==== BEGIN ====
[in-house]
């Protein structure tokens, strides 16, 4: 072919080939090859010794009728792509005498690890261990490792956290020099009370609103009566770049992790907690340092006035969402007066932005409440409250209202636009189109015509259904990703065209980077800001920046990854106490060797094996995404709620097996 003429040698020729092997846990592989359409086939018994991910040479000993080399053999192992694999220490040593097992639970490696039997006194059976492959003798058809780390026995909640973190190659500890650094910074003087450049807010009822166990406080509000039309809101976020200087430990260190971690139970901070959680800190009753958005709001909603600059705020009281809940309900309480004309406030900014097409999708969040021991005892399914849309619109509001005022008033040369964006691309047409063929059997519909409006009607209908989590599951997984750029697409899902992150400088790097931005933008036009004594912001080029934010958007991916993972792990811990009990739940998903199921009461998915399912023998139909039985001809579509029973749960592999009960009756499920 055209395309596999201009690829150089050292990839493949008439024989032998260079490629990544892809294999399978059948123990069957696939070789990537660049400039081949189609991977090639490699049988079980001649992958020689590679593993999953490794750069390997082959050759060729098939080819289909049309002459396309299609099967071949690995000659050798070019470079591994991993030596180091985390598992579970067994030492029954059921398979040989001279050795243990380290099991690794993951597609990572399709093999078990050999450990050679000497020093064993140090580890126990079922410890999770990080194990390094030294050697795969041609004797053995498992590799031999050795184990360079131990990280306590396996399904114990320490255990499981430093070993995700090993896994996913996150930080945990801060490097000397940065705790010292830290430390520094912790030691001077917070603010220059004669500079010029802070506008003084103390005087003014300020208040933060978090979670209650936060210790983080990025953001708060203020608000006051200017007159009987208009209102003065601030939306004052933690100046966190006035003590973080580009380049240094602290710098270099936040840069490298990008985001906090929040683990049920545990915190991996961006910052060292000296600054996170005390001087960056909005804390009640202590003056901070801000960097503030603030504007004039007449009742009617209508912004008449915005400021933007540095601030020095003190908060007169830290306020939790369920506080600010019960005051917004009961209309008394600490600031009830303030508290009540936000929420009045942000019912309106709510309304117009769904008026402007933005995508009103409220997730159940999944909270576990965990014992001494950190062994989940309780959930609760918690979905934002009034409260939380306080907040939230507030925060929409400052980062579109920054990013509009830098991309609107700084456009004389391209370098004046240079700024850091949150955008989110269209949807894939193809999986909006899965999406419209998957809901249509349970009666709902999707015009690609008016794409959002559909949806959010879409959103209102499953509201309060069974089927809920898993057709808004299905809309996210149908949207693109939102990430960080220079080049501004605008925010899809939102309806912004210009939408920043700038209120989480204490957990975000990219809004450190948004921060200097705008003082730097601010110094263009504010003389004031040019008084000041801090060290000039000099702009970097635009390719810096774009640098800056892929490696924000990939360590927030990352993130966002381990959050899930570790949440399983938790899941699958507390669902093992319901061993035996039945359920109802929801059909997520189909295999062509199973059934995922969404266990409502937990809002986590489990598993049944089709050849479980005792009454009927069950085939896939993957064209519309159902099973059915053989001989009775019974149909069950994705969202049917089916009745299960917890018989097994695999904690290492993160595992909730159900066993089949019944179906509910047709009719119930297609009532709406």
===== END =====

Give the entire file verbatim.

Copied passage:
[in-house]
């Protein structure tokens, strides 16, 4: 072919080939090859010794009728792509005498690890261990490792956290020099009370609103009566770049992790907690340092006035969402007066932005409440409250209202636009189109015509259904990703065209980077800001920046990854106490060797094996995404709620097996 003429040698020729092997846990592989359409086939018994991910040479000993080399053999192992694999220490040593097992639970490696039997006194059976492959003798058809780390026995909640973190190659500890650094910074003087450049807010009822166990406080509000039309809101976020200087430990260190971690139970901070959680800190009753958005709001909603600059705020009281809940309900309480004309406030900014097409999708969040021991005892399914849309619109509001005022008033040369964006691309047409063929059997519909409006009607209908989590599951997984750029697409899902992150400088790097931005933008036009004594912001080029934010958007991916993972792990811990009990739940998903199921009461998915399912023998139909039985001809579509029973749960592999009960009756499920 055209395309596999201009690829150089050292990839493949008439024989032998260079490629990544892809294999399978059948123990069957696939070789990537660049400039081949189609991977090639490699049988079980001649992958020689590679593993999953490794750069390997082959050759060729098939080819289909049309002459396309299609099967071949690995000659050798070019470079591994991993030596180091985390598992579970067994030492029954059921398979040989001279050795243990380290099991690794993951597609990572399709093999078990050999450990050679000497020093064993140090580890126990079922410890999770990080194990390094030294050697795969041609004797053995498992590799031999050795184990360079131990990280306590396996399904114990320490255990499981430093070993995700090993896994996913996150930080945990801060490097000397940065705790010292830290430390520094912790030691001077917070603010220059004669500079010029802070506008003084103390005087003014300020208040933060978090979670209650936060210790983080990025953001708060203020608000006051200017007159009987208009209102003065601030939306004052933690100046966190006035003590973080580009380049240094602290710098270099936040840069490298990008985001906090929040683990049920545990915190991996961006910052060292000296600054996170005390001087960056909005804390009640202590003056901070801000960097503030603030504007004039007449009742009617209508912004008449915005400021933007540095601030020095003190908060007169830290306020939790369920506080600010019960005051917004009961209309008394600490600031009830303030508290009540936000929420009045942000019912309106709510309304117009769904008026402007933005995508009103409220997730159940999944909270576990965990014992001494950190062994989940309780959930609760918690979905934002009034409260939380306080907040939230507030925060929409400052980062579109920054990013509009830098991309609107700084456009004389391209370098004046240079700024850091949150955008989110269209949807894939193809999986909006899965999406419209998957809901249509349970009666709902999707015009690609008016794409959002559909949806959010879409959103209102499953509201309060069974089927809920898993057709808004299905809309996210149908949207693109939102990430960080220079080049501004605008925010899809939102309806912004210009939408920043700038209120989480204490957990975000990219809004450190948004921060200097705008003082730097601010110094263009504010003389004031040019008084000041801090060290000039000099702009970097635009390719810096774009640098800056892929490696924000990939360590927030990352993130966002381990959050899930570790949440399983938790899941699958507390669902093992319901061993035996039945359920109802929801059909997520189909295999062509199973059934995922969404266990409502937990809002986590489990598993049944089709050849479980005792009454009927069950085939896939993957064209519309159902099973059915053989001989009775019974149909069950994705969202049917089916009745299960917890018989097994695999904690290492993160595992909730159900066993089949019944179906509910047709009719119930297609009532709406």